Jason Voorhees. Michael Myers. Freddy Krueger. Angela Baker. Yes, Angela Baker. While some people might scoff at the idea of including her (him?) in the same breath with the horror icons of Friday the 13th, Halloween and A Nightmare on Elm Street, respectively, don’t tell that to those who were in attendance at the Sleepaway Camp Trilogy at the popular Cinema Arts Centre in Huntington, N.Y. on July 28.
The event was organized by Retro Picture Show, a Long Island, N.Y.-based movie revival company known primarily for its screenings of classic genre pictures on 35mm film. Established in 2016 by Michael Ciani, the frequent collaborations between Retro Picture Show and Cinema Arts Centre have proven to be a major success.
Sleepaway Camp tells the story of a shy, young girl who is sent to a summer camp where unusual murders start to occur soon after her and her cousin’s arrival. Released in 1983, a tad before the mid-to-late 80s slasher boom, the low budget flick failed to make much impact at the time. Now, however, it’s considered to be a true cult classic, primarily due to its shocking climax, an ending that is still talked about and analyzed by fright film fans to this day, 34 years later.
But a one-trick pony Sleepaway Camp is not. Even taking the ending out of the equation, it still boasts an imaginative plot—quite a rare trait of horror movies in that era—unique death sequences, and a memorable performance by Felissa Rose, the then-unknown child actress who first brought the Angela character to life.
While the horror genre is frequently represented at Cinema Arts, with upcoming Retro Picture Show screenings of a mix of both well-known and less popular films like Pet Sematary, Halloween 6, Night of the Creeps, and I Drink Your Blood, what made this event so special was the guest appearance of Rose, along with Sleepaway Camp writer and director Robert Hiltzik.
The line to meet Rose before the movie snaked from the front of the theater, where she was seated, all the way past the entrance, into the lobby. In fact, the interest was so great that it had to be moved into another room so that the screening’s start time wasn’t delayed even longer.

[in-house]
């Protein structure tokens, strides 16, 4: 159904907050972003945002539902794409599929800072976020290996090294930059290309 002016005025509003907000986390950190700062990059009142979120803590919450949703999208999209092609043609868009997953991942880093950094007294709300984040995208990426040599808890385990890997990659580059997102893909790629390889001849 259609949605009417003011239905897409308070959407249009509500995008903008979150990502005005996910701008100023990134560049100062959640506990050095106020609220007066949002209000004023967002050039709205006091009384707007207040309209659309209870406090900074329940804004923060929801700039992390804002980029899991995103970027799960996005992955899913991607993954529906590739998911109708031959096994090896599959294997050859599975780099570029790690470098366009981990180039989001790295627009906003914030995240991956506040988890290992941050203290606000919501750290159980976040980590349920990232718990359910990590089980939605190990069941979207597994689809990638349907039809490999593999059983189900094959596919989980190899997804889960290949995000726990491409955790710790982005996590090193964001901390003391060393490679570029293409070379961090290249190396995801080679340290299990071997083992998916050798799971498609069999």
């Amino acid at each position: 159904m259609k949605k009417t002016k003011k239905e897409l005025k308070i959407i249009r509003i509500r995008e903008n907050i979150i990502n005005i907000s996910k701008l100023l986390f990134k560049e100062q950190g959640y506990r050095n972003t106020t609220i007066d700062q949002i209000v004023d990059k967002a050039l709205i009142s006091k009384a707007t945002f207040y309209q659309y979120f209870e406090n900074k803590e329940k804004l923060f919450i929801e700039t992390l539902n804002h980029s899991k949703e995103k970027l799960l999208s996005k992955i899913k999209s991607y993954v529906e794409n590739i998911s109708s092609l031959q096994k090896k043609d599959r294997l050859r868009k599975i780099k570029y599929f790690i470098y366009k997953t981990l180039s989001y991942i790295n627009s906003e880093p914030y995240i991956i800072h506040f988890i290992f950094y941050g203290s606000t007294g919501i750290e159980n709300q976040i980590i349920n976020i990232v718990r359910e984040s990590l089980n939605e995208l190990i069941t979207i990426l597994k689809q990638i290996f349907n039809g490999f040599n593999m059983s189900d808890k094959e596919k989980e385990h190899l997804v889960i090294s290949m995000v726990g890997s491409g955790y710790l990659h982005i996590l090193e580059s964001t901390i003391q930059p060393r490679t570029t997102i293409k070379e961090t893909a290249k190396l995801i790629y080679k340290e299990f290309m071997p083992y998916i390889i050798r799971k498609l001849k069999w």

The film’s fanatics waited patiently to meet the horror icon, holding memorabilia such as posters, DVD inserts, and even original VHS tape boxes. And no Angela meet-and-greet would be complete without a photo opportunity, and she was more than willing to pose mimicking her infamous expression from the film’s final scene.
The two sequels, Sleepaway Camp II: Unhappy Campers and Sleepaway Camp III: Teenage Wasteland, rounded out the (very late) night. While not as fondly remembered as the original, both certainly have their supporters, evidenced by the still-crowded theater. Released back to back in 1988 and 1989 and directed by Michael A. Simpson, the pair had more of a comic tone to them and also mirrored other slashers of the time period with their gratuitous violence, excessive gore and ample sex and nudity.
But the most blatant deviation from the first film was the recasting of Angela. Pamela Springsteen, the younger sister of a certain New Jersey-based musician, took over the lead role, playing Angela as an adult. Her satirical portrayal stood out as completely different than Rose’s, yet it was near perfect in the context of the less serious sequels.
Other interesting tidbits about the series: In the original, James Earl Jones’ father, Robert, played a cook; it was also the last role of Tony-nominated actor Mike Kellin before his death; many of the characters in SC2 were named after popular young actors of the era, specifically the Brat Pack, such as Molly (Molly Ringwald), Sean (Sean Penn), TC (Tom Cruise), and Emilio (Emilio Estevez); Estevez’ sister, Renee, also had a lead role; SC3 included character names from The Brady Bunch, The Munsters, and West Side Story; and the film’s subtitle Teenage Wasteland, is an homage to the Who’s “Baba O’Riley,” one of Simpson’s favorite songs.
While it was the trilogy that was represented at this event, it should be noted that Sleepaway Camp IV: The Survivor was partially filmed in the early 90s before being scrapped and the resulting footage was eventually released as part of a box set collection. And 2008’s Return to Sleepaway Camp saw original director Hiltzik back at the helm. The less said about both of these, the better, and they’re recommended for only those die-hard fans who wish to see the series to completion…for now, anyway, as it’s been rumored for years that a reboot is in the works. And that’s okay because horror fans wouldn’t have it any other way.
Upcoming horror events at Cinema Arts Centre, include The Crazies – George Romero Tribute (Aug. 11), Jaws (Aug. 12), Pay-To-Get-Out Horror Marathon (Retro Picture Show, Aug. 26) and They Came from the Sky Double Feature of Critters and Night of the Creeps (Retro Picture Show, Sept. 8).